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_ _ D._~~ ~~~ ~~_~_~ I _ alayla,uelt.-al aAe`L.-uee MEMBERS OF THE COMMITTEE Richard T. lohnson, M.D., Chair, is Distinguished Service Professor of Neu- rology, Microbiology and Neuroscience at The Johns Hopkins University School of Medicine and Bloomberg School of Public Health. He also is the editor of Annals of Neurology. His clinical and research work during the past 30 years has focused on infections of the nervous system, particularly inflammatory and demyelinating neurodegenerative diseases. The author of more than 250 papers and the book Viral Infections of the Nervous System, Dr. Johnson is a special consultant to the National Institutes of Health and an elected member of the Institute of Medicine. He presently chairs the IOM Committee on Spinal Cord Injury: Strategies in a Search for a Cure. Harvey Alter, M.D., is chief of the Infectious Diseases Section and associate director of research at the National Institutes of Health Department of Transfusion. He also is codiscoverer of the Australia antigen, a key to de- tecting hepatitis B virus, and has been instrumental in the near-elimination of transfusion-associated hepatitis in the United States. His clinical research currently focuses on uncovering the causes and reducing the risks of trans- fusion-associated hepatitis. Dr. Alter is a Lasker Award recipient and an elected member of both the National Academy of Sciences and the Institute of Medicine. Dean O. Cliver, Ph.D., is a professor of food safety at the University of California, Davis, and a professor emeritus at the University of Wisconsin, 243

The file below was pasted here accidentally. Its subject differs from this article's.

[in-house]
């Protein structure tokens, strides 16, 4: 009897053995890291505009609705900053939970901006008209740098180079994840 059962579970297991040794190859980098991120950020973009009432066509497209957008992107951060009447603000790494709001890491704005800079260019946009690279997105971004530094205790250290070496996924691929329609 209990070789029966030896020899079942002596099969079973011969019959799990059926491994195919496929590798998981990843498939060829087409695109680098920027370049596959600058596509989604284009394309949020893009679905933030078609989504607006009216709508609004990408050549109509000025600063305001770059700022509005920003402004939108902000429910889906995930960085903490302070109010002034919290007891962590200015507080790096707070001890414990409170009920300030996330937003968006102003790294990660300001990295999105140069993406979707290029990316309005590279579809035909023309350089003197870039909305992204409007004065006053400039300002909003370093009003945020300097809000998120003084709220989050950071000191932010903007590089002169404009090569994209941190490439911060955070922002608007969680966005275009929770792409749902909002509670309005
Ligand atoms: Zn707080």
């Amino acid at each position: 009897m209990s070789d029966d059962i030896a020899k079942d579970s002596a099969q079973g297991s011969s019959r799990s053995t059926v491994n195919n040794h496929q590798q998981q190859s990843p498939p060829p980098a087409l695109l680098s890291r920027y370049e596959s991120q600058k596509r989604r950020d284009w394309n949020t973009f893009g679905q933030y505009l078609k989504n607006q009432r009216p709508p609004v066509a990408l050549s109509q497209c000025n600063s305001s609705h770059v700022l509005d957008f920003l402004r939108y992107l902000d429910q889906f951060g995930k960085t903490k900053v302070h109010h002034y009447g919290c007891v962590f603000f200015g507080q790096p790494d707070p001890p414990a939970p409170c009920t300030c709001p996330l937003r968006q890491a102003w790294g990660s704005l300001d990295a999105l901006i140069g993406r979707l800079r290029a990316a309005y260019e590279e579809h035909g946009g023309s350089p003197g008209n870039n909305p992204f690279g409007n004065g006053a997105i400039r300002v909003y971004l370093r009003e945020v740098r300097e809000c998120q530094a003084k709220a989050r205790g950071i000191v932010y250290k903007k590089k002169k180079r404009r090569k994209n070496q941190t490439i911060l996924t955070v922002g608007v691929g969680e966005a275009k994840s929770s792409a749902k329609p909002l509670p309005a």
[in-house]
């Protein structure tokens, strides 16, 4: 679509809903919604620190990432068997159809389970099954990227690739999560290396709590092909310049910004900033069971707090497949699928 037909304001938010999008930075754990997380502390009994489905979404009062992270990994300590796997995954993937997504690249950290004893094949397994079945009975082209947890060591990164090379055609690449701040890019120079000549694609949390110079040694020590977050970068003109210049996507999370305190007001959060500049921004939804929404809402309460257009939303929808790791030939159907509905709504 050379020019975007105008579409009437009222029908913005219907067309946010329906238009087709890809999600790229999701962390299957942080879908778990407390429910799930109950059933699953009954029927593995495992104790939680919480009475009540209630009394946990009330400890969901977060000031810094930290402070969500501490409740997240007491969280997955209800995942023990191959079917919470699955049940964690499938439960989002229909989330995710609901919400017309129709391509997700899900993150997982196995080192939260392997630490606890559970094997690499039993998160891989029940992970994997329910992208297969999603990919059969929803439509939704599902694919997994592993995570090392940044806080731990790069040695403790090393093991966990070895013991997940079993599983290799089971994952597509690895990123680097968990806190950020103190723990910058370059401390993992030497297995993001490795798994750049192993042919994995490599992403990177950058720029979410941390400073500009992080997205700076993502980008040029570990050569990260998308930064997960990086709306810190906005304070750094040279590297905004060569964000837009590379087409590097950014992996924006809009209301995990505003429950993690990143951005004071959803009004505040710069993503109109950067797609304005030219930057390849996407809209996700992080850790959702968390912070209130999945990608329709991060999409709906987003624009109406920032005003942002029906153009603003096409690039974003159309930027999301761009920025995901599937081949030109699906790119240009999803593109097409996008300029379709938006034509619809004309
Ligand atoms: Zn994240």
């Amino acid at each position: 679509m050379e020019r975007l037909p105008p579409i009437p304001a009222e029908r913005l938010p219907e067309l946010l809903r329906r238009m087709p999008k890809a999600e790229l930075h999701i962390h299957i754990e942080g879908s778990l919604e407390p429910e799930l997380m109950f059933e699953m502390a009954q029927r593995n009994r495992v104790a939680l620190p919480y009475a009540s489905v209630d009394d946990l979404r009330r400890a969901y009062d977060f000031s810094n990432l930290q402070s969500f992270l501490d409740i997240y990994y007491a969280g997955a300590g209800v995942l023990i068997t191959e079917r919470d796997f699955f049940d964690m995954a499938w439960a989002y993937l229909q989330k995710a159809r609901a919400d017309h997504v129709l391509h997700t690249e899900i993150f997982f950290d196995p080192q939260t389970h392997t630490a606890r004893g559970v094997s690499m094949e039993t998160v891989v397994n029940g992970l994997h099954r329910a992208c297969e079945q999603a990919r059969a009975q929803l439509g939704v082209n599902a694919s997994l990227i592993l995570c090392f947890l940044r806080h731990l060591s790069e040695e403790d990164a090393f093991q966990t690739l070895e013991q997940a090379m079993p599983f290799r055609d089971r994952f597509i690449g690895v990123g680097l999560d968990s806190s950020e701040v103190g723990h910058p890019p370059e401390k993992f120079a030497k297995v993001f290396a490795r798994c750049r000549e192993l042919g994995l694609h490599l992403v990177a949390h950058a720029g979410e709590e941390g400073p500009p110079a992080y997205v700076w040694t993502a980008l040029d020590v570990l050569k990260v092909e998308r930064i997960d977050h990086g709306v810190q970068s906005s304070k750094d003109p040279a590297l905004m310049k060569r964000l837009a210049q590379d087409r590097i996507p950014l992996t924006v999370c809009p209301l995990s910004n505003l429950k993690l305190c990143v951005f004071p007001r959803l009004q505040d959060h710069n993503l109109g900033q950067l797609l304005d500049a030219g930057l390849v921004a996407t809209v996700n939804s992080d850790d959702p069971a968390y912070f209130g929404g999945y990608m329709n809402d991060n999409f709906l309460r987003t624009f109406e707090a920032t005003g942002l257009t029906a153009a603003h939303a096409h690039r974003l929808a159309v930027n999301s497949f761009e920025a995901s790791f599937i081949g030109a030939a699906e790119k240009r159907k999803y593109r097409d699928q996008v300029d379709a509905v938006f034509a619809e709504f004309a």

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244 ADVANCING PRION SCIENCE Madison. His research interests include disease transmission through food and water. His laboratory is the World Health Organization's Collaborat- ing Center for Food Virology. He has served as a member of the Food and Drug Administration's Transmissible Spongiform Encephalopathies Advi- sory Committee and belongs to several scientific associations. A member of the editorial boards of various scholarly journals, Dr. Cliver has partici- pated in several workshops and has published nearly 200 articles and books. Roger Dodd, Ph.D., is executive director for Biomedical Safety and head of the Transmissible Diseases Department at the American Red Cross's Hol- land Laboratory. His research interests include the epidemiology of infec- tious disease, with special reference to blood transfusion. An adviser to the World Health Organization, he has coauthored numerous papers regarding laboratory testing for retrovirus infection, hepatitis, viral inactivation, and blood transfusion. Dr. Dodd was president of the American Association of Blood Banks during the 2002-2003 term and served on its board. In addi- tion, he is a member of the American Association of Immunologists, Sigma Xi, the American Society of Microbiology, and the International Society for Blood Transfusion. Frederick Murphy, D.V.M., Ph.D., is dean emeritus and professor at the School of Veterinary Medicine, University of California, Davis. Formerly, he directed the National Center for Infectious Diseases at the Centers for Disease Control and Prevention. He has been a leader in viral pathogenesis, viral characterization, and taxonomy. His interests include public health policy; vaccine development; and new, emerging, and reemerging diseases. A recipient of the Presidential Rank Award, he belongs to the German Acad- emy of Natural Sciences and the National Academies' Institute of Medicine. Dr. Murphy cochaired the National Research Council's Committee on Oc- cupational Health and Safety in the Care of Human Primates. He presently serves on two committees of the National Research Council: the Committee to Review Research Proposals from Former Soviet Biological Weapons In- stitutes and the Committee on Future Contributions of the Biosciences to Public Health, Agriculture, Basic Research, Counterterrorism, and Non- Proliferation Activities in Russia. Michael Oldstone, M.D., is a professor in the Department of Neurophar- macology at The Scripps Research Institute, where he heads the virology division. His research interfaces with virology and immunology. He has authored numerous publications, was editor for the journal of Virology, and is currently editor of Virology and consulting editor for the Journal of Clinical Investigation, Immunity, and Journal of Experimental Medicine. He is the author of the book Viruses, Plagues, and History. He has received